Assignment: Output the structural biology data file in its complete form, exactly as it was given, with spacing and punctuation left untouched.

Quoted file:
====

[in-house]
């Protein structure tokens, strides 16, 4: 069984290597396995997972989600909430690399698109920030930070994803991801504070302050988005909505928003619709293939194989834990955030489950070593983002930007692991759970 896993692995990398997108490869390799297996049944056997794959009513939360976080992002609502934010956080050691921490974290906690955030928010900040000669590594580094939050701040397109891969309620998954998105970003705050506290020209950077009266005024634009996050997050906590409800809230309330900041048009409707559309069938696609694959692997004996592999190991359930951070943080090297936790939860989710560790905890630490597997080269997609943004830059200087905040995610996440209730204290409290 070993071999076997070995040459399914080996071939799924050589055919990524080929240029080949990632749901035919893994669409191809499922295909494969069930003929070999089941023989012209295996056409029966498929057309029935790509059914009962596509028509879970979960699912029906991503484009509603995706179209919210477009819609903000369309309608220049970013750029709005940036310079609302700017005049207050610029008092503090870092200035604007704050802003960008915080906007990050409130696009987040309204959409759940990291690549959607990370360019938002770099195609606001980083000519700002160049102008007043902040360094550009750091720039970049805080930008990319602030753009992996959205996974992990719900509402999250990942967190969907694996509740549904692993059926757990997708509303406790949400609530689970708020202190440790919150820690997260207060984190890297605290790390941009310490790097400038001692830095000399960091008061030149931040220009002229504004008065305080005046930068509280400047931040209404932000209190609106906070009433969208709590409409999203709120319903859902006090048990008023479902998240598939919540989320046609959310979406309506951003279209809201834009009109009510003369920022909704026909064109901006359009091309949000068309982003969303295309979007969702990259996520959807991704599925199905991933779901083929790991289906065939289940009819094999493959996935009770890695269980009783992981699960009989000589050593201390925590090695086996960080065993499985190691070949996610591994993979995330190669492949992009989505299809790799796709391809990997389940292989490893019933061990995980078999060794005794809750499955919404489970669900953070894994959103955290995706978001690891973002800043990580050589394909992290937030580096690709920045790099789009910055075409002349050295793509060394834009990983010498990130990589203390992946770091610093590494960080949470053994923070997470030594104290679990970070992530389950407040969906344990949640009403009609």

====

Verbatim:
[in-house]
């Protein structure tokens, strides 16, 4: 069984290597396995997972989600909430690399698109920030930070994803991801504070302050988005909505928003619709293939194989834990955030489950070593983002930007692991759970 896993692995990398997108490869390799297996049944056997794959009513939360976080992002609502934010956080050691921490974290906690955030928010900040000669590594580094939050701040397109891969309620998954998105970003705050506290020209950077009266005024634009996050997050906590409800809230309330900041048009409707559309069938696609694959692997004996592999190991359930951070943080090297936790939860989710560790905890630490597997080269997609943004830059200087905040995610996440209730204290409290 070993071999076997070995040459399914080996071939799924050589055919990524080929240029080949990632749901035919893994669409191809499922295909494969069930003929070999089941023989012209295996056409029966498929057309029935790509059914009962596509028509879970979960699912029906991503484009509603995706179209919210477009819609903000369309309608220049970013750029709005940036310079609302700017005049207050610029008092503090870092200035604007704050802003960008915080906007990050409130696009987040309204959409759940990291690549959607990370360019938002770099195609606001980083000519700002160049102008007043902040360094550009750091720039970049805080930008990319602030753009992996959205996974992990719900509402999250990942967190969907694996509740549904692993059926757990997708509303406790949400609530689970708020202190440790919150820690997260207060984190890297605290790390941009310490790097400038001692830095000399960091008061030149931040220009002229504004008065305080005046930068509280400047931040209404932000209190609106906070009433969208709590409409999203709120319903859902006090048990008023479902998240598939919540989320046609959310979406309506951003279209809201834009009109009510003369920022909704026909064109901006359009091309949000068309982003969303295309979007969702990259996520959807991704599925199905991933779901083929790991289906065939289940009819094999493959996935009770890695269980009783992981699960009989000589050593201390925590090695086996960080065993499985190691070949996610591994993979995330190669492949992009989505299809790799796709391809990997389940292989490893019933061990995980078999060794005794809750499955919404489970669900953070894994959103955290995706978001690891973002800043990580050589394909992290937030580096690709920045790099789009910055075409002349050295793509060394834009990983010498990130990589203390992946770091610093590494960080949470053994923070997470030594104290679990970070992530389950407040969906344990949640009403009609």